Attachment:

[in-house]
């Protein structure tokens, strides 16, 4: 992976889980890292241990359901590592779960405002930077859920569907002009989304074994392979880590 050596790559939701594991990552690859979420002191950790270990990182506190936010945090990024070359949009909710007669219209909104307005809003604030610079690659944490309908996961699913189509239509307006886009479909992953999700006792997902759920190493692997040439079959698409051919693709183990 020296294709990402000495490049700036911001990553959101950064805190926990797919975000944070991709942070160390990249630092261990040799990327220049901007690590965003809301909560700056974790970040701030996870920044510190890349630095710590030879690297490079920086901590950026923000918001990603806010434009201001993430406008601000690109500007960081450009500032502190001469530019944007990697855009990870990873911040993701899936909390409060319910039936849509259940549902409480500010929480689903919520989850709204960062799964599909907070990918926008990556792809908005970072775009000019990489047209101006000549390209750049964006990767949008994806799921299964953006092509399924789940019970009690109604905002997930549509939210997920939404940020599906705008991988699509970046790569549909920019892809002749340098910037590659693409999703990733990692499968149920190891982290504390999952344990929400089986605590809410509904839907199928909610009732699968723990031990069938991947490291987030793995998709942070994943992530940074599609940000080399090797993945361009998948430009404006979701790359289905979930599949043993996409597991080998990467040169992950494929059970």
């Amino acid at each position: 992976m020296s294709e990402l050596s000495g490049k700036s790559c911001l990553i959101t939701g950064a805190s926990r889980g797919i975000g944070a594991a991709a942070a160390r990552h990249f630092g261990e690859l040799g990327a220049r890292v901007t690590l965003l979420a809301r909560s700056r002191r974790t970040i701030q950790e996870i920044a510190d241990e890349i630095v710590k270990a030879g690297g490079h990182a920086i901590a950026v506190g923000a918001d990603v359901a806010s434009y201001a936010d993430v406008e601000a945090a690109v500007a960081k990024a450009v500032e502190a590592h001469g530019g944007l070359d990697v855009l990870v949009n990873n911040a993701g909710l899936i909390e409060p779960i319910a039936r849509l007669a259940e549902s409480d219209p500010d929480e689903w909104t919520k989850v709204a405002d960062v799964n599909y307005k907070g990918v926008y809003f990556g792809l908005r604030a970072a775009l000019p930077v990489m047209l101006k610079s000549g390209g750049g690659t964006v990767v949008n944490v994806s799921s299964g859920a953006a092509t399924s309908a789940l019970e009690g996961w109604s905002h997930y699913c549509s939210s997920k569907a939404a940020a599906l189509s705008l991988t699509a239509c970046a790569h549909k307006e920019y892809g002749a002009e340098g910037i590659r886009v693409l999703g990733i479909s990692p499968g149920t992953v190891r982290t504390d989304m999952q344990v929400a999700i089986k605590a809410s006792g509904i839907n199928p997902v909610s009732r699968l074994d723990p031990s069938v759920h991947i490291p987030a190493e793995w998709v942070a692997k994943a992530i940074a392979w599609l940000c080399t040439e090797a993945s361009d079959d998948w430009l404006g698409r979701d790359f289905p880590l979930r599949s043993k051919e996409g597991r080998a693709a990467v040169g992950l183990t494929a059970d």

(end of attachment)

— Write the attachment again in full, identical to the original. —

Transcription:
[in-house]
């Protein structure tokens, strides 16, 4: 992976889980890292241990359901590592779960405002930077859920569907002009989304074994392979880590 050596790559939701594991990552690859979420002191950790270990990182506190936010945090990024070359949009909710007669219209909104307005809003604030610079690659944490309908996961699913189509239509307006886009479909992953999700006792997902759920190493692997040439079959698409051919693709183990 020296294709990402000495490049700036911001990553959101950064805190926990797919975000944070991709942070160390990249630092261990040799990327220049901007690590965003809301909560700056974790970040701030996870920044510190890349630095710590030879690297490079920086901590950026923000918001990603806010434009201001993430406008601000690109500007960081450009500032502190001469530019944007990697855009990870990873911040993701899936909390409060319910039936849509259940549902409480500010929480689903919520989850709204960062799964599909907070990918926008990556792809908005970072775009000019990489047209101006000549390209750049964006990767949008994806799921299964953006092509399924789940019970009690109604905002997930549509939210997920939404940020599906705008991988699509970046790569549909920019892809002749340098910037590659693409999703990733990692499968149920190891982290504390999952344990929400089986605590809410509904839907199928909610009732699968723990031990069938991947490291987030793995998709942070994943992530940074599609940000080399090797993945361009998948430009404006979701790359289905979930599949043993996409597991080998990467040169992950494929059970």
């Amino acid at each position: 992976m020296s294709e990402l050596s000495g490049k700036s790559c911001l990553i959101t939701g950064a805190s926990r889980g797919i975000g944070a594991a991709a942070a160390r990552h990249f630092g261990e690859l040799g990327a220049r890292v901007t690590l965003l979420a809301r909560s700056r002191r974790t970040i701030q950790e996870i920044a510190d241990e890349i630095v710590k270990a030879g690297g490079h990182a920086i901590a950026v506190g923000a918001d990603v359901a806010s434009y201001a936010d993430v406008e601000a945090a690109v500007a960081k990024a450009v500032e502190a590592h001469g530019g944007l070359d990697v855009l990870v949009n990873n911040a993701g909710l899936i909390e409060p779960i319910a039936r849509l007669a259940e549902s409480d219209p500010d929480e689903w909104t919520k989850v709204a405002d960062v799964n599909y307005k907070g990918v926008y809003f990556g792809l908005r604030a970072a775009l000019p930077v990489m047209l101006k610079s000549g390209g750049g690659t964006v990767v949008n944490v994806s799921s299964g859920a953006a092509t399924s309908a789940l019970e009690g996961w109604s905002h997930y699913c549509s939210s997920k569907a939404a940020a599906l189509s705008l991988t699509a239509c970046a790569h549909k307006e920019y892809g002749a002009e340098g910037i590659r886009v693409l999703g990733i479909s990692p499968g149920t992953v190891r982290t504390d989304m999952q344990v929400a999700i089986k605590a809410s006792g509904i839907n199928p997902v909610s009732r699968l074994d723990p031990s069938v759920h991947i490291p987030a190493e793995w998709v942070a692997k994943a992530i940074a392979w599609l940000c080399t040439e090797a993945s361009d079959d998948w430009l404006g698409r979701d790359f289905p880590l979930r599949s043993k051919e996409g597991r080998a693709a990467v040169g992950l183990t494929a059970d």